Ovarian
Factor

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Ovarian Factor

The two most important variables in female fertility are egg quality and ovulation. Ovulation is the process of releasing the egg from the ovary which may be controlled by many variables.

If the egg is not released, ovulation does not occur and pregnancy cannot be accomplished.

If ovulation occurs, the egg has to be healthy to be fertilized and develop into an embryo in order to implant and result in a healthy pregnancy.

The most common cause of infertility in women of advanced reproductive age is compromised egg quality due to low ovarian (egg) reserve.

At Footsteps To Fertility Centre, we understand that each patient is unique. Every fertility service we offer is customized to you and your unique needs.

No matter how difficult a case, we are driven to help you succeed in your fertility goals.

Progesterone

Infertility due to a woman’s inability to regularly release eggs, or produce sufficient progesterone, accounts for a significant portion of infertility cases.

Progesterone is a hormone produced by the ovaries that transform the uterine lining allowing a fertilized egg to implant and grow. It is produced only after ovulation.

If you have regular menstrual cycles, you are probably ovulating (releasing ripe eggs from your ovary). If you only have a period every few months or not at all, you are probably not ovulating. Or you may be ovulating infrequently.

By monitoring when you ovulate, you may be able to conceive (become pregnant) more quickly and easily. You can use an over-the-counter ovulation prediction kit. The test kit helps you plan for ovulation before it takes place. That way you can schedule intercourse or insemination at a time when you are most likely to become pregnant.

These urine test kits are designed to detect the surge of luteinizing hormone (LH) that occurs just before you ovulate. The LH surge stimulates one of the ovaries to release an egg and produce progesterone. Ovulation prediction kits usually detect the LH surge about a day or a day and a half before you ovulate.

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Egg Quality

Egg Quality

Female Egg Quality is synonymous with the probability of embryo implantation. Egg quality refers to the state of an egg as genetically normal or abnormal.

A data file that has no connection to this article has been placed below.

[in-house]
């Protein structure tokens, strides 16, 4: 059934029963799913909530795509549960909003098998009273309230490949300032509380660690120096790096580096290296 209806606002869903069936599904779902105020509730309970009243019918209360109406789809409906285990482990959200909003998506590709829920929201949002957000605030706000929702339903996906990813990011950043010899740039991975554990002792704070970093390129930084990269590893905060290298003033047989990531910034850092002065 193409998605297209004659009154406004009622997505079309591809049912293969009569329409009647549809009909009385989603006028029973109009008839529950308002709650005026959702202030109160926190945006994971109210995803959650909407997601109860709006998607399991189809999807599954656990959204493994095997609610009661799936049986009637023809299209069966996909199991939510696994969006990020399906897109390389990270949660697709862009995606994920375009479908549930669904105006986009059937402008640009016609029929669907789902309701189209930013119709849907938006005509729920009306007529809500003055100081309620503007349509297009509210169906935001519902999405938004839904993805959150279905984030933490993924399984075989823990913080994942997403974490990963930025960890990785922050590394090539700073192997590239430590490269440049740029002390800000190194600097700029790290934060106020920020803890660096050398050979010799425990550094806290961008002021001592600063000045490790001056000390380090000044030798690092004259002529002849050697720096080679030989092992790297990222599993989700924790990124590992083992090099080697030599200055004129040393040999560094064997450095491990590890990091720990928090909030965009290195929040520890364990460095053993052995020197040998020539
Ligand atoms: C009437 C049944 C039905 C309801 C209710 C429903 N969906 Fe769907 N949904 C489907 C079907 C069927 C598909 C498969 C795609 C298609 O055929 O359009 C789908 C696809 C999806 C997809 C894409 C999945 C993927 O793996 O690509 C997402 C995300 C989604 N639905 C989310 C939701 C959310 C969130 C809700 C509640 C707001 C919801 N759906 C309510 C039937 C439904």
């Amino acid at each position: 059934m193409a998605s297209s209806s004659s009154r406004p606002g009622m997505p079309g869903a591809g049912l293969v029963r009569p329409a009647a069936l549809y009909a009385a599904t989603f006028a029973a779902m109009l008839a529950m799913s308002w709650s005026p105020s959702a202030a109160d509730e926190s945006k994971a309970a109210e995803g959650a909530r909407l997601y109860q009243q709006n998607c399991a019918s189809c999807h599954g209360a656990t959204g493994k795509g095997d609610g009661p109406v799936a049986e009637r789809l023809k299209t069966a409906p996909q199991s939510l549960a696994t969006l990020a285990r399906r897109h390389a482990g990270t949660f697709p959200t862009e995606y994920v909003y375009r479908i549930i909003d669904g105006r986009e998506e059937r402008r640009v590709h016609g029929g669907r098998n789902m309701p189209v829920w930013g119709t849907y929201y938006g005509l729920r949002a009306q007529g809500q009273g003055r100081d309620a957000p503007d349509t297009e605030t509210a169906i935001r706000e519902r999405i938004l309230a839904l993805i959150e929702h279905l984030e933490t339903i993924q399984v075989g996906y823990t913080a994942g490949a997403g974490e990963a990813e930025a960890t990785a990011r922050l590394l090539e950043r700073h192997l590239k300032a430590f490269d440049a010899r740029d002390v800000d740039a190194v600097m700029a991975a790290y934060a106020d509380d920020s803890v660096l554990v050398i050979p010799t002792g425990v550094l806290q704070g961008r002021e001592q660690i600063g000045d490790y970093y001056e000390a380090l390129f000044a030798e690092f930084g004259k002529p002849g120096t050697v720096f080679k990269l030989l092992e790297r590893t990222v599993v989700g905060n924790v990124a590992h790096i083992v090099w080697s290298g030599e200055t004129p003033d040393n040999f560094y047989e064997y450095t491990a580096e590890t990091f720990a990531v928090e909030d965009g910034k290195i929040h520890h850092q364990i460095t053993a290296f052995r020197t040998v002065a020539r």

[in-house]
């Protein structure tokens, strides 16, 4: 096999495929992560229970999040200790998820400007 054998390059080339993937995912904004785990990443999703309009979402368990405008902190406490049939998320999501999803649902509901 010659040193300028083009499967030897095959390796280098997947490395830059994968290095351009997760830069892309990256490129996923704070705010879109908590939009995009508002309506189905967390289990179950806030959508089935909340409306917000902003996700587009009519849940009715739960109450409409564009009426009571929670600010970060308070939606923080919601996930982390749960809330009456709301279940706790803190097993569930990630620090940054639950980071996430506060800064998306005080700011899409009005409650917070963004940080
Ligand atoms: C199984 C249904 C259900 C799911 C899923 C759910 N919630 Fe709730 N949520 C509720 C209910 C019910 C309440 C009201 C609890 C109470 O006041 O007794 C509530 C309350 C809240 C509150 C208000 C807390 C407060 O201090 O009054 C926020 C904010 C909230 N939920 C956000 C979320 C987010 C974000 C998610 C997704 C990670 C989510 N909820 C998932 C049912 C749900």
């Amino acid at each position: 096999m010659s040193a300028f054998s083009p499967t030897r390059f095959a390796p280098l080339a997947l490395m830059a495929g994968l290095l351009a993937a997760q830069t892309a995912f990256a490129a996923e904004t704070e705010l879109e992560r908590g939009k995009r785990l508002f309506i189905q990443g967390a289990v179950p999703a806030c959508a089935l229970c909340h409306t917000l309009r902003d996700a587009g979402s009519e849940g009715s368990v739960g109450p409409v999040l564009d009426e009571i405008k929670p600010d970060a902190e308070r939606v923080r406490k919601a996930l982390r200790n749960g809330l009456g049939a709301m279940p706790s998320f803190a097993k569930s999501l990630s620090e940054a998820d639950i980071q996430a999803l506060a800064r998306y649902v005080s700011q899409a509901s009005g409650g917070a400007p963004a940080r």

Egg Quality cannot be determined by looking at the egg, measuring its receptivity to fertilization by sperm, or observing initial embryo division. Just because an embryo looks good in the laboratory, does not mean that it will implant.

At Footsteps To Fertility Centre located in Nairobi, Kenya, we are honored to have helped thousands of couples and single mothers receive the gift of parenthood and to be given the opportunity to guide them through their difficult period of infertility.

As you age, the DNA inside your eggs begins to degrade

Because our eggs have been with us since before we were born, they’re exposed to all sorts of damage, but mostly unavoidable, influences throughout our lives: fevers, infections, stress, toxins, free radicals. And because human cells, including eggs, are fragile, this exposure can lead to little “mistakes” in our egg cells’ DNA, called chromosomal abnormalities.

Once a cell’s DNA is degraded, it can’t be fixed medically or “healed.” In other words, once an egg becomes abnormal, it can’t become normal again—egg quality cannot be improved. Egg quality is fairly black-and-white—either an egg is genetically “normal” (euploid) or it’s not (aneuploid), and as women age, a higher and higher percentage of their eggs are abnormal.

Since DNA is like an instruction manual for our cells, any damage to your DNA can prevent that cell from doing what it’s supposed to do—which, in the case of the egg, is to make a healthy baby.

Relationship between Egg Quality And Age

Women’s ovaries are naturally programmed to allow just one egg to grow, mature, and be released (“ovulated”) each cycles (usually each month). That one egg represents the one chance for pregnancy in that particular menstrual cycle.

That egg ovulated may be either normal or abnormal. If it’s normal, great—you have a healthy pregnancy. But if it’s not? Abnormal egg cells typically don’t fertilize or implant in the uterus, but in the rare case they do, they can result in miscarriage or genetic disorders like Down syndrome.

The difference in egg quality between a 25-year-old and a 40-year-old is a matter of the statistical likelihood of the one egg she’s ovulated being normal.

Because women in their late 30s and 40s have a higher percentage of abnormal eggs, it’s much more likely that their one egg each month will be abnormal. That’s why natural fertility declines with age, and why we see infertility, miscarriage, and genetic disorders more often with women over 35.

Bottom line: the age of the egg is the driving force in our chance at pregnancy.

Studies have determined that women doing in vitro fertilization with their own eggs of the same age experience a significant decrease in success rates.

This confirmed an important fact: because age directly correlates with egg quality, and therefore the ability of the egg to fertilize into a healthy pregnancy, it’s the age of the egg that matters most when it comes to fertility.

Yes, there are some risks associated with carrying a pregnancy at what’s called “advanced maternal age” (namely a slightly higher risk of gestational diabetes and preeclampsia), but for the most part, it’s a young, healthy egg that makes for a healthy pregnancy.